Wednesday, March 16, 2011

http://corbettharper.com/blog/2011/03/of-atoms-and-men/

This articles is from http://corbettharper.com/blog/2011/03/of-atoms-and-men

I am reposting it here for our info.  This helps me so much better understand the horrendous disaster in Japan, esp after the quake and tsunami.

Thanks, Corbett, for sharing your knowledge with us.

ciao,  justin

 

Of atoms and men

Since last week’s earthquake and tsunami, I’ve been very disturbed by reading these reports coming out of Japan about the reactor problems at the Fukushima power plant. Even though I’m not usually interested in most scientific or mathematical fields, I did spend three years studying nuclear chemistry, learning how nuclear reactors and atomic bombs operate and what physical principles they rely on. It is, after all, fascinating to understand how a lump of metal can somehow put out vast quantities of energy while changing its own nature in the process. Although I haven’t done much with that knowledge the past few years, I’ve remembered enough of what I learned to feel that the reports are not consistent and that there is something crucial going on at the plant that the Tokyo Electric Power Company is not being honest about.

For those of you not up on atomic power theory, here’s a quick overview. All atoms contain a nucleus (NOT “nuculus”, thank you very much, George Bush!) composed of protons and neutrons. The number of protons in a nucleus determines what chemical element the atom belongs to. The number of neutrons in the nucleus, however, is not necessarily consistent within an element and determines what isotope of that element the atom belongs to. While some isotopes of an element have similar properties, others are massively unstable, and their atoms will spontaneously degrade into lower-numbered elements, releasing energy in the process. Some stable isotopes can be converted to unstable isotopes to intentionally release energy, usually by bombarding the stable isotopes with free neutrons. This splitting of unstable elements is termed fission, and is the basic principle on which all current forms of atomic power rely.

Nuclear power reactions generally make use of uranium-238 in this process. U-238 is extremely stable, but U-239 is not and can thus be used to generate power. Atomic weapons and a few reactors (including the Fukushima 3 unit) are more likely to use plutonium-239, which has a higher energy output but is not found in nature. Power reactors usually use this energy to boil water and drive steam turbines. The reactor basically replaces a coal or oil fired boiler.

Inside the reactor, the rate of fission is maintained at a constant level because each fission event, in addition to producing heat energy, also produces more free neutrons. These transform other atoms of U-238 into U-239, which then fission in their turn to produce more energy and neutrons, a process called a chain reaction. Left to itself, this process would keep accelerating. It is limited by the control rods of the reactor, which are constructed of elements capable of absorbing large numbers of neutrons without becoming unstable. Power levels inside the reactor are regulated by the positioning of the control rods. When the reactor is shut down, the control rods are fully inserted into the reactor core to absorb all neutrons and halt the chain reaction.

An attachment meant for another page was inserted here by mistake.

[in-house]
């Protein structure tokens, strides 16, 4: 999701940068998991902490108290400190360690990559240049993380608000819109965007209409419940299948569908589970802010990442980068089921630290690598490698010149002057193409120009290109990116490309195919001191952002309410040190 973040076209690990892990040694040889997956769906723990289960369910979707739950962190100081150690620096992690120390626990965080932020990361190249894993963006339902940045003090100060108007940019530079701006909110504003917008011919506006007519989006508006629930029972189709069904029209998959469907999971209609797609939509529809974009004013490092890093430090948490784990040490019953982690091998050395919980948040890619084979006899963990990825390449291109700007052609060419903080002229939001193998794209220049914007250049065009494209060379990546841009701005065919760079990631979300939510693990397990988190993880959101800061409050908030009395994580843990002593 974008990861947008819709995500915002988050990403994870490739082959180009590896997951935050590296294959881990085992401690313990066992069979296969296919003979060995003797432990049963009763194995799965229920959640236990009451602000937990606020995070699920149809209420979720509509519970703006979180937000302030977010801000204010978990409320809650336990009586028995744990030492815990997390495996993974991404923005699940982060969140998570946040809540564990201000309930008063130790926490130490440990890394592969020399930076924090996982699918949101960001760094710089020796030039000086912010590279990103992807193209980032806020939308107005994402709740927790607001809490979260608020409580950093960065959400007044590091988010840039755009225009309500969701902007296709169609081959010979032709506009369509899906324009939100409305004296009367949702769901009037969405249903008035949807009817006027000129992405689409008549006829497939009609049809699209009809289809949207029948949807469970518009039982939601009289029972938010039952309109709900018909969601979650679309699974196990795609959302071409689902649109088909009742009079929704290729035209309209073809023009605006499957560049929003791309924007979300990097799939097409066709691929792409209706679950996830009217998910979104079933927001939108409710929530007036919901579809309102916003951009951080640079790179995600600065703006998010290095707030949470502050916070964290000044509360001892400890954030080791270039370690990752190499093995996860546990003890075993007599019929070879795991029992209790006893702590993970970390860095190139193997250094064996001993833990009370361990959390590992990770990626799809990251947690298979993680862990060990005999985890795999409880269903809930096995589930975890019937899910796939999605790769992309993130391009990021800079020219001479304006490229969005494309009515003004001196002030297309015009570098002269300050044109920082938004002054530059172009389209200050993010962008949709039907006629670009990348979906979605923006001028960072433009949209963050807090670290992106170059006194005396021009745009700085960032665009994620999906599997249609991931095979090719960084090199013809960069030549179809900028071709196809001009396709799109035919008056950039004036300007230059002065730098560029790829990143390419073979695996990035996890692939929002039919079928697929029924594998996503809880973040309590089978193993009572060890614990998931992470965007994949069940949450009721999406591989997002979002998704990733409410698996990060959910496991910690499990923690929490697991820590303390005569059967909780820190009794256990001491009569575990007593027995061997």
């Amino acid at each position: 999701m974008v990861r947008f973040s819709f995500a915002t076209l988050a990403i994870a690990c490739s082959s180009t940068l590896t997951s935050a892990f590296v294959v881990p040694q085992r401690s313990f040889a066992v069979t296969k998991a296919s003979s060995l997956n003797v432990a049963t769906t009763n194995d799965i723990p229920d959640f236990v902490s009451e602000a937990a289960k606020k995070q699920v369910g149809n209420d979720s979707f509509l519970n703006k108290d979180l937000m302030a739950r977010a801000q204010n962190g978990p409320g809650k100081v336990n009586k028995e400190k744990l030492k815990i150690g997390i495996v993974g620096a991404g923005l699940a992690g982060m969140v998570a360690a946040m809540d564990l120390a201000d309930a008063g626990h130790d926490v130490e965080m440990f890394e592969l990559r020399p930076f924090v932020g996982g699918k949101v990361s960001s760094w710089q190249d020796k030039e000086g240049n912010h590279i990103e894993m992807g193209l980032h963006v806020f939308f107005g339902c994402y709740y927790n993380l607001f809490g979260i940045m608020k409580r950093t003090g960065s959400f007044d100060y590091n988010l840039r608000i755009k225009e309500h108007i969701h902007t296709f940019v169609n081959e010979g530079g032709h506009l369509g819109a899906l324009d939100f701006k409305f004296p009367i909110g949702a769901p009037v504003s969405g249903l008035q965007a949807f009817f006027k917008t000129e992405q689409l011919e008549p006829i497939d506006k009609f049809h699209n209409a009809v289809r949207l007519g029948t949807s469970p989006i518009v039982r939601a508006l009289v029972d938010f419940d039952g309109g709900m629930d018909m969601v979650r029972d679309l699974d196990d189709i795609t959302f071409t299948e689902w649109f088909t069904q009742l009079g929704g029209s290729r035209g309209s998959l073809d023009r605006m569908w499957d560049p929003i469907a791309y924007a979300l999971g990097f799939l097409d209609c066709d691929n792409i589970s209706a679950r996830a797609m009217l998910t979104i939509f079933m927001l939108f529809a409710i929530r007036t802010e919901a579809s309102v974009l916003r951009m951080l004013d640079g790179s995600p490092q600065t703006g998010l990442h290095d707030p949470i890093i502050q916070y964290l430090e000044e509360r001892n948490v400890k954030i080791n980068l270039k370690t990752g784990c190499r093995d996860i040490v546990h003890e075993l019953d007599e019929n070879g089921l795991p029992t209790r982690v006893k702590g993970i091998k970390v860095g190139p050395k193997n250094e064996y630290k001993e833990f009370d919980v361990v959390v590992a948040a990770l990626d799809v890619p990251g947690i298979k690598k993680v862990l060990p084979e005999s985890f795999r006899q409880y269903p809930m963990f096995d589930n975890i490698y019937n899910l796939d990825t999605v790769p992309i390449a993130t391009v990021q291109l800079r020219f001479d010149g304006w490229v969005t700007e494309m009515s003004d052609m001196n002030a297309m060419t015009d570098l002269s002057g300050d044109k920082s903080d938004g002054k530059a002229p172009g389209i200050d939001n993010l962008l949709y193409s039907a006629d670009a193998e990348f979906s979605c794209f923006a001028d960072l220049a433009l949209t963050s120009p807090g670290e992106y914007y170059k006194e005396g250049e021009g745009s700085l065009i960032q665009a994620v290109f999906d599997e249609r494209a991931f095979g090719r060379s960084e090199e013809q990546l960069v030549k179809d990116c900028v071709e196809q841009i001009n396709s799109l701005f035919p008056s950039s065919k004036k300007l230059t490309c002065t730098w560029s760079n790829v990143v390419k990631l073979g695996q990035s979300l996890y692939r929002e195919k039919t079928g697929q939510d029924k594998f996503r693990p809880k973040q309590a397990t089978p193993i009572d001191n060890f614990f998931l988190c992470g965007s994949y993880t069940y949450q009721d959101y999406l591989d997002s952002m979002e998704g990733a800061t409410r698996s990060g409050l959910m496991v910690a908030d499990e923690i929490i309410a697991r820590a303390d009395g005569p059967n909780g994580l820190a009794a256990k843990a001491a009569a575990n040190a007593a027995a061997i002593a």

How is this relevant to the events at Fukushima? It works like this. After the quake and tsunami, TPEC stated that all of the reactors at the plant had been shut down, and that it was continuing to cool the reactors to remove residual heat, but that the tsunami had flooded the backup generators and halted the cooling process.

Subsequently they began to report rising core temperatures in one and eventually three reactor units in spite of all the efforts made to cool them, leading gradually to fears that the cores would undergo meltdowns.
This is what has been bothering me. A reactor is shut down by fully inserting the control rods. The control rods absorb the free neutrons and make it impossible for fission events to take place inside the core at any noticeable rate. Without the fission events, the reactor cannot generate energy. So why are these reactors somehow getting hotter?

The second law of thermodynamics dictates that stored energy has to diminsh over time, not increase. Whether the reactor core was partially exposed due to evaporation or not, the flow of water through it would still be carrying heat away from the core. If the water was not moving, it would still be absorbing heat from the core and distributing it to other parts of the structure. If the core were completely exposed to air, the air would be serving the same role, albeit much more inefficiently. If the core were enclosed in a complete vacuum, energy would still be radiating away from it. Under no set of circumstances would the reactor core, simply sitting there with a certain amount of residual heat, be getting hotter. It would be cooling, possibly at an imperceptible rate, but still cooling.

The only conclusion I can come to is that TEPCO has lied about this situation from the beginning, and that the reactors were not properly shut down following the tsunami, due either to human error or damage to the control systems. They are still operational to some degree and generating heat energy, and the technicians have failed to halt the process, with the result that core temperatures are climbing.

Confirming this analysis is the report that TEPCO attempted to halt rising temperatures in the Fukushima 1 reactor by using seawater and boric acid. Boric acid, like all forms of boron, is a good neutron absorber and is heavily used in atomic industries for shielding and safety measures. But why put a neutron absorber into an idle reactor which is not generating any neutrons? The logical answer would be that the reactor is in fact generating neutrons as part of an ongoing fission reaction. Thus, the announcement that boric acid was being used in the attempt to prevent a meltdown is effectively an admission that the reactor is still active.